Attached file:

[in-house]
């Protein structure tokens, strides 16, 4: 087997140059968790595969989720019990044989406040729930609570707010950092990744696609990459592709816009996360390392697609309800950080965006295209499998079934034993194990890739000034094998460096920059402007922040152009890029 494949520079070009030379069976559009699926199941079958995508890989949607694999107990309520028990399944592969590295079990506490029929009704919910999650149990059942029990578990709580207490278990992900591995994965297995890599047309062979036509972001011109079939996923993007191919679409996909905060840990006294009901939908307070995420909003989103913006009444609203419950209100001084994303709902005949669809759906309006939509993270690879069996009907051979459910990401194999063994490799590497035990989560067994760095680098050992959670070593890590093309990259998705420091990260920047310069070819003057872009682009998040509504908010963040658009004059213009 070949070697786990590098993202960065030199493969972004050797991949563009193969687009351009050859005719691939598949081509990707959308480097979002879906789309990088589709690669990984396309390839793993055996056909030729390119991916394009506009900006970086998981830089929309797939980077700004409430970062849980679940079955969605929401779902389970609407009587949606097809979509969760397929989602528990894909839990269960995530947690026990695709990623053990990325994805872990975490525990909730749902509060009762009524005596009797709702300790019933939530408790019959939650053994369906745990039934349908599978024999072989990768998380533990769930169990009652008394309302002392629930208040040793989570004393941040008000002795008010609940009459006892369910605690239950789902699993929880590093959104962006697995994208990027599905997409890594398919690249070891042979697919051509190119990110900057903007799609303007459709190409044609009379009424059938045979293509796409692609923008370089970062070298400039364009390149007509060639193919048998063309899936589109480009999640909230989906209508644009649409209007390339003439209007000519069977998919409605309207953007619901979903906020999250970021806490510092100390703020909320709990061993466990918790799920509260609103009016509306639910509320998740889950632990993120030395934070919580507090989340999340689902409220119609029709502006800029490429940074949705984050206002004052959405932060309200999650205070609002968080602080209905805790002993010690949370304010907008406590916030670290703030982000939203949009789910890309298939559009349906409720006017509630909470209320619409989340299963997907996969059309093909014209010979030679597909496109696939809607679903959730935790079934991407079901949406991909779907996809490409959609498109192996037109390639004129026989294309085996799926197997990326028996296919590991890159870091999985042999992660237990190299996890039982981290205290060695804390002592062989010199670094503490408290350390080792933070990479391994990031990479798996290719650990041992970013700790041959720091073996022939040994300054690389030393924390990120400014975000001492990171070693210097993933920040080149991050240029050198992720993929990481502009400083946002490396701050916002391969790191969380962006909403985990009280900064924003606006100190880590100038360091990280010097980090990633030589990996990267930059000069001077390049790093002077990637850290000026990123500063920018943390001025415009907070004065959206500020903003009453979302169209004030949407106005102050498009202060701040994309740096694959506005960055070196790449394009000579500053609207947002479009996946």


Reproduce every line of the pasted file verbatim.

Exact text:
[in-house]
């Protein structure tokens, strides 16, 4: 087997140059968790595969989720019990044989406040729930609570707010950092990744696609990459592709816009996360390392697609309800950080965006295209499998079934034993194990890739000034094998460096920059402007922040152009890029 494949520079070009030379069976559009699926199941079958995508890989949607694999107990309520028990399944592969590295079990506490029929009704919910999650149990059942029990578990709580207490278990992900591995994965297995890599047309062979036509972001011109079939996923993007191919679409996909905060840990006294009901939908307070995420909003989103913006009444609203419950209100001084994303709902005949669809759906309006939509993270690879069996009907051979459910990401194999063994490799590497035990989560067994760095680098050992959670070593890590093309990259998705420091990260920047310069070819003057872009682009998040509504908010963040658009004059213009 070949070697786990590098993202960065030199493969972004050797991949563009193969687009351009050859005719691939598949081509990707959308480097979002879906789309990088589709690669990984396309390839793993055996056909030729390119991916394009506009900006970086998981830089929309797939980077700004409430970062849980679940079955969605929401779902389970609407009587949606097809979509969760397929989602528990894909839990269960995530947690026990695709990623053990990325994805872990975490525990909730749902509060009762009524005596009797709702300790019933939530408790019959939650053994369906745990039934349908599978024999072989990768998380533990769930169990009652008394309302002392629930208040040793989570004393941040008000002795008010609940009459006892369910605690239950789902699993929880590093959104962006697995994208990027599905997409890594398919690249070891042979697919051509190119990110900057903007799609303007459709190409044609009379009424059938045979293509796409692609923008370089970062070298400039364009390149007509060639193919048998063309899936589109480009999640909230989906209508644009649409209007390339003439209007000519069977998919409605309207953007619901979903906020999250970021806490510092100390703020909320709990061993466990918790799920509260609103009016509306639910509320998740889950632990993120030395934070919580507090989340999340689902409220119609029709502006800029490429940074949705984050206002004052959405932060309200999650205070609002968080602080209905805790002993010690949370304010907008406590916030670290703030982000939203949009789910890309298939559009349906409720006017509630909470209320619409989340299963997907996969059309093909014209010979030679597909496109696939809607679903959730935790079934991407079901949406991909779907996809490409959609498109192996037109390639004129026989294309085996799926197997990326028996296919590991890159870091999985042999992660237990190299996890039982981290205290060695804390002592062989010199670094503490408290350390080792933070990479391994990031990479798996290719650990041992970013700790041959720091073996022939040994300054690389030393924390990120400014975000001492990171070693210097993933920040080149991050240029050198992720993929990481502009400083946002490396701050916002391969790191969380962006909403985990009280900064924003606006100190880590100038360091990280010097980090990633030589990996990267930059000069001077390049790093002077990637850290000026990123500063920018943390001025415009907070004065959206500020903003009453979302169209004030949407106005102050498009202060701040994309740096694959506005960055070196790449394009000579500053609207947002479009996946």